What Are Piano Keys Made Of?

What Are Piano Keys Made Of?

Piano, an instrument of elegance and sophistication, has captured the hearts of many with its melodious tunes. One of its most iconic features is its black and white keys that, when pressed, emit a sound that can either be sweet and slow or fast and upbeat. But have you ever wondered what these keys are made from? This article will explore the fascinating evolution of piano keys, delving into their composition across time and the compelling reasons behind these material changes.

History of Piano Keys

The history of piano keys is a fascinating journey of material exploration and innovation.

Early Piano Keys

In the early years of piano manufacturing, during the 18th and early 19th centuries, piano keys were typically made from sugar pine or basswood for the whites and ebony for the blacks. The white keys were often topped with thin pieces of ivory, which gave them a smooth, luxurious feel and a subtle, glowing appearance. Ivory proved to be a popular material due to its dense, hard-wearing quality, which could withstand the intense and regular pounding of a pianist’s fingers. However, the use of ivory came with ethical implications and environmental concerns, leading to changes in the materials used for piano keys in later years.

Early Piano Keys

Introduction of Ivory Keys

The advent of ivory keys marked a significant shift in piano manufacturing. Ivory’s distinct qualities, such as its exceptional durability and the pleasing sensation it offers under a pianist’s fingers, have long established it as a coveted material for piano keys. Ivory, being denser than wood, also offered a distinct advantage – it could better withstand the wear and tear of frequent use, maintaining a smooth finish for a longer period. The slightly porous nature of ivory absorbed perspiration from the players’ fingers, preventing them from slipping off the keys. This enhancement greatly enriched the playing experience, ultimately resulting in its widespread acclaim during the late 19th and early 20th centuries. However, this demand for ivory had a profound and devastating impact on elephant populations, leading to international bans on ivory trading. These bans, coupled with advancements in technology, would guide the evolution of piano key materials in the following years. [1]

How to Distinguish Ivory Keys?

Distinguishing between ivory and plastic piano keys can be challenging due to their visual similarities. However, several unique characteristics can aid in the identification process.


The color of the key and its aging characteristics can be a significant clue in distinguishing ivory from other materials. Ivory piano keys are not perfectly white. They possess a slightly off-white or yellowish hue, which becomes more noticeable as they age. If you observe closely, you’ll also notice a fine grain pattern, akin to the growth rings of a tree, a characteristic unique to ivory. On the contrary, keys made from plastic or other synthetic materials are often bright white and lack the subtle grain pattern of ivory. However, merely using color as a determinant may not be foolproof, as some synthetic keys are designed to mimic the look and feel of ivory. Therefore, it’s essential to consider other distinguishing factors as well.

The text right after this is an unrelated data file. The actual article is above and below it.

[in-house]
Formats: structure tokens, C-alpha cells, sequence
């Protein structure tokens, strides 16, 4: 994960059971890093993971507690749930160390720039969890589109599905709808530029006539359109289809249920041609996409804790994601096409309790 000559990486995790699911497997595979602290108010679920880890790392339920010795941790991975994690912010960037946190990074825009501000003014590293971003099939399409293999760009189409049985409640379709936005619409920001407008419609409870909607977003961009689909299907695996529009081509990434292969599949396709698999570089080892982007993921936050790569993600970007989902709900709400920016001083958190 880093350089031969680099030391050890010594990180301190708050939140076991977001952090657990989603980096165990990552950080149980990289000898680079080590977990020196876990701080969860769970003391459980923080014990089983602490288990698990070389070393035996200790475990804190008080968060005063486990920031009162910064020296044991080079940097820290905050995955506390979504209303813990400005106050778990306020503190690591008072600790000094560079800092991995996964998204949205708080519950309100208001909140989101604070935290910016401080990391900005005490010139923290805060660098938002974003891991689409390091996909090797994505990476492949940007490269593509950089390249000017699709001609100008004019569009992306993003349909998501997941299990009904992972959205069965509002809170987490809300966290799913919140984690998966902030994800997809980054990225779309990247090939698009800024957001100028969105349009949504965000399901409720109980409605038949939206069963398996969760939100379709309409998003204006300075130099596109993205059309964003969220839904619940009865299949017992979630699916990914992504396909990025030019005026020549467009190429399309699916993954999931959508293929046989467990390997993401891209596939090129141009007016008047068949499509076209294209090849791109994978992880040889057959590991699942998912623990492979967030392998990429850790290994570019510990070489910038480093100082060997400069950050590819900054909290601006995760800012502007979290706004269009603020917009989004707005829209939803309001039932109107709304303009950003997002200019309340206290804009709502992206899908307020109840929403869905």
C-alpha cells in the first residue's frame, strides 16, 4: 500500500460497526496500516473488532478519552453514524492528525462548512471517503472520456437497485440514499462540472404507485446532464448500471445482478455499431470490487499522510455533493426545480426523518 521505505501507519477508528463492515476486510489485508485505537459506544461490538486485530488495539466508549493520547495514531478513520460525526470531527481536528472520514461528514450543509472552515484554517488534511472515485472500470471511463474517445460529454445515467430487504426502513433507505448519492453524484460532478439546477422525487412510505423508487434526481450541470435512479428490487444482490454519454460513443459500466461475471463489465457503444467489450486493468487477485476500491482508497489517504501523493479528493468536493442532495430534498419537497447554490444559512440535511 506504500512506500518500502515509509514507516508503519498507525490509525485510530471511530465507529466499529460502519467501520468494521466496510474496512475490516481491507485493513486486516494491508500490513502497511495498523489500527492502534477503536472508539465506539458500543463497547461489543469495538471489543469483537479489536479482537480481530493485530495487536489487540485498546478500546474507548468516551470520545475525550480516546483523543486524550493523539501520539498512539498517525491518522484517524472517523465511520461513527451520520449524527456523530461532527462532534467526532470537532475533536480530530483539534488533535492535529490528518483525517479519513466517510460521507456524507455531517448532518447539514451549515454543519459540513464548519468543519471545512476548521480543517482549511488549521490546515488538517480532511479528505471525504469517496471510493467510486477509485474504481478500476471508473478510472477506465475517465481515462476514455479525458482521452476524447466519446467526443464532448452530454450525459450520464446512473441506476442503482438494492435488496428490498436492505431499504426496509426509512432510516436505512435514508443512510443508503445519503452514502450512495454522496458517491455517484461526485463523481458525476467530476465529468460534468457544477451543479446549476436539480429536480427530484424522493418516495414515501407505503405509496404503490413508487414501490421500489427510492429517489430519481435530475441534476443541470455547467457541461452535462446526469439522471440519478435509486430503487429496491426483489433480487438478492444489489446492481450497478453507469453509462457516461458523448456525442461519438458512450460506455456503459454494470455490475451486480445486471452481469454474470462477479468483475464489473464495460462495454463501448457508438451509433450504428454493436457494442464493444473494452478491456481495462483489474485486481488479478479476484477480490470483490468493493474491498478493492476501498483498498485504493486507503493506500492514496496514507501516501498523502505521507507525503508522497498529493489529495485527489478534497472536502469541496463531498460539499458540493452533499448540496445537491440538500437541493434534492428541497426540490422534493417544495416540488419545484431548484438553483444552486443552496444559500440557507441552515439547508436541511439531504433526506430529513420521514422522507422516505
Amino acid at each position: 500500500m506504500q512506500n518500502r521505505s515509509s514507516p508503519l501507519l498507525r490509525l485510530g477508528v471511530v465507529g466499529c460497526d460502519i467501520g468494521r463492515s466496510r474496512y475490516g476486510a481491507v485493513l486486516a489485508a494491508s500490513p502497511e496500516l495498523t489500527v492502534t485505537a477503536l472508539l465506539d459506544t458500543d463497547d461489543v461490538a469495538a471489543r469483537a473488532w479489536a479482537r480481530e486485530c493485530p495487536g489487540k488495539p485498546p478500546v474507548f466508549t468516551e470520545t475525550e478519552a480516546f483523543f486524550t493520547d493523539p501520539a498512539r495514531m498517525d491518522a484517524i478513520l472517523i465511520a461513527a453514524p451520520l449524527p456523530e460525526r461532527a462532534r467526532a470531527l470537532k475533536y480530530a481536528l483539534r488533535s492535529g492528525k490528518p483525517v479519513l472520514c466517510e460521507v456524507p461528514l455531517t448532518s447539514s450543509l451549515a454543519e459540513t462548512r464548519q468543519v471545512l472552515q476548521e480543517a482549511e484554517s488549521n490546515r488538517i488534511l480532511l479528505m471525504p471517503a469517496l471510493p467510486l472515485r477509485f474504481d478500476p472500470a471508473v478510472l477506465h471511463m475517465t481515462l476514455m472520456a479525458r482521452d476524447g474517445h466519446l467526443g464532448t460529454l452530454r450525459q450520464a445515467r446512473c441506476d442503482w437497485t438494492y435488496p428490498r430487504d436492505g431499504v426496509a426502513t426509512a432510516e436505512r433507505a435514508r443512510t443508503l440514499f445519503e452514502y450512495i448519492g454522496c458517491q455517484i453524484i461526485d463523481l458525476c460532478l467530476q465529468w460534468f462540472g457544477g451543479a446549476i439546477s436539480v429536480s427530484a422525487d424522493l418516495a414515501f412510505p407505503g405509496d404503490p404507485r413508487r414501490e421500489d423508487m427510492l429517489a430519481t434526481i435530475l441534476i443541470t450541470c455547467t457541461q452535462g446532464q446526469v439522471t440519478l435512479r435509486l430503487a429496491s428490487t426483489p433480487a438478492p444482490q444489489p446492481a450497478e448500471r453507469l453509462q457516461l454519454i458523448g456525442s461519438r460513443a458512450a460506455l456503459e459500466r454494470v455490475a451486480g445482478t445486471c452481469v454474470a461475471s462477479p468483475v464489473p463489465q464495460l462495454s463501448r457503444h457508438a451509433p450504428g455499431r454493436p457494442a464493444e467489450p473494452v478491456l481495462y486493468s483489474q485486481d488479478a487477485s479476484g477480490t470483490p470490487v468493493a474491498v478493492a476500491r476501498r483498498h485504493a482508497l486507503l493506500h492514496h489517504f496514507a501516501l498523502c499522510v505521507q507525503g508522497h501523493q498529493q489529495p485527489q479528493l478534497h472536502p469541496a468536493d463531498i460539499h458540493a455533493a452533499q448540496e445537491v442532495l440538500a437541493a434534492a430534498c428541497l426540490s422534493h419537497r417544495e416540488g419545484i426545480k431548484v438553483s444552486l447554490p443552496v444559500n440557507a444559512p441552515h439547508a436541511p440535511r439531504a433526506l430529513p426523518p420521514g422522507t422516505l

Use a Needle

One effective method to distinguish ivory keys from those made of synthetic materials involves a simple tool: a needle. Heat the needle until it’s hot, then lightly press it against a hidden part of the key, such as the back or side. If the key is made of ivory, the needle will not penetrate because ivory is a highly dense material. Conversely, if the key is made from plastic or another synthetic material, the hot needle will likely make a small indentation or even melt the material slightly. Do note, however, that this method is not recommended for valuable or antique pianos as it may potentially damage the keys, and should only be attempted under the supervision of a professional or an experienced individual. [2]

UV Method

Another reliable method for distinguishing ivory keys from synthetic ones is the UV method. When exposed to ultraviolet light, ivory keys exhibit a unique response due to the presence of organic compounds. Under UV light, authentic ivory keys will glow a bluish-white color, while synthetic keys will not produce this specific luminosity. To use this method, one would need a UV light source, such as a UV flashlight. After darkening the room, direct the UV light onto the keys and observe. True ivory keys will glow, confirming their authenticity. However, one should be cautious about interpreting UV responses, as other materials may also fluoresce under UV light. It is always advisable to consult with an expert when in doubt.

Keys Construction

In terms of construction, authentic ivory piano keys were typically made in three pieces – two thin layers of ivory were glued to a wooden key. The reason behind this three-piece construction was the size of elephant tusks; they were not broad enough to cover a piano key in a single piece. Therefore, a small ‘key front’ of ivory was added to complete the coverage. This key front created a tiny seam or line where it joined the main part of the key – another distinctive feature of ivory keys. Synthetic keys, on the other hand, are usually constructed in one piece without a seam. However, some high-quality synthetic keys may also mimic this three-piece construction to closely imitate the traditional ivory look. Again, while this criterion can help indicate if a key might be ivory or not, it isn’t definitive, and the advice of a professional is always recommended for accurate identification. [3]